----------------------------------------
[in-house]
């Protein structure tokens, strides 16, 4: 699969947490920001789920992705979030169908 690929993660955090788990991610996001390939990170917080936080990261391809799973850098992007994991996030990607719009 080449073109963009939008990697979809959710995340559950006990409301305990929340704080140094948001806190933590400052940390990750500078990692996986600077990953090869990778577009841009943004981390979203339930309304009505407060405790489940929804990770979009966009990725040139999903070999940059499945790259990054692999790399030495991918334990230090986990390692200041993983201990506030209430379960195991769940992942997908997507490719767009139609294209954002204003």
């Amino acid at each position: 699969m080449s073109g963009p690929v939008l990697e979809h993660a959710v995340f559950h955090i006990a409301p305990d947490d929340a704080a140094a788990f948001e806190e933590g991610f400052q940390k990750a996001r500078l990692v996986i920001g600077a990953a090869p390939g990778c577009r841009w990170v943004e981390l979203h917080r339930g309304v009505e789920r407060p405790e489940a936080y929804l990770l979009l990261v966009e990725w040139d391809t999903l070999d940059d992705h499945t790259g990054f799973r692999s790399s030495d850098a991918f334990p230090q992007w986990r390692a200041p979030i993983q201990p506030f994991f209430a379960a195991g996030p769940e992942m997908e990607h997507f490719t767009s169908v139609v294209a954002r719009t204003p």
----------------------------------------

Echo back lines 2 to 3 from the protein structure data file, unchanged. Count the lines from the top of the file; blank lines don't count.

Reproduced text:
């Protein structure tokens, strides 16, 4: 699969947490920001789920992705979030169908 690929993660955090788990991610996001390939990170917080936080990261391809799973850098992007994991996030990607719009 080449073109963009939008990697979809959710995340559950006990409301305990929340704080140094948001806190933590400052940390990750500078990692996986600077990953090869990778577009841009943004981390979203339930309304009505407060405790489940929804990770979009966009990725040139999903070999940059499945790259990054692999790399030495991918334990230090986990390692200041993983201990506030209430379960195991769940992942997908997507490719767009139609294209954002204003």
């Amino acid at each position: 699969m080449s073109g963009p690929v939008l990697e979809h993660a959710v995340f559950h955090i006990a409301p305990d947490d929340a704080a140094a788990f948001e806190e933590g991610f400052q940390k990750a996001r500078l990692v996986i920001g600077a990953a090869p390939g990778c577009r841009w990170v943004e981390l979203h917080r339930g309304v009505e789920r407060p405790e489940a936080y929804l990770l979009l990261v966009e990725w040139d391809t999903l070999d940059d992705h499945t790259g990054f799973r692999s790399s030495d850098a991918f334990p230090q992007w986990r390692a200041p979030i993983q201990p506030f994991f209430a379960a195991g996030p769940e992942m997908e990607h997507f490719t767009s169908v139609v294209a954002r719009t204003p």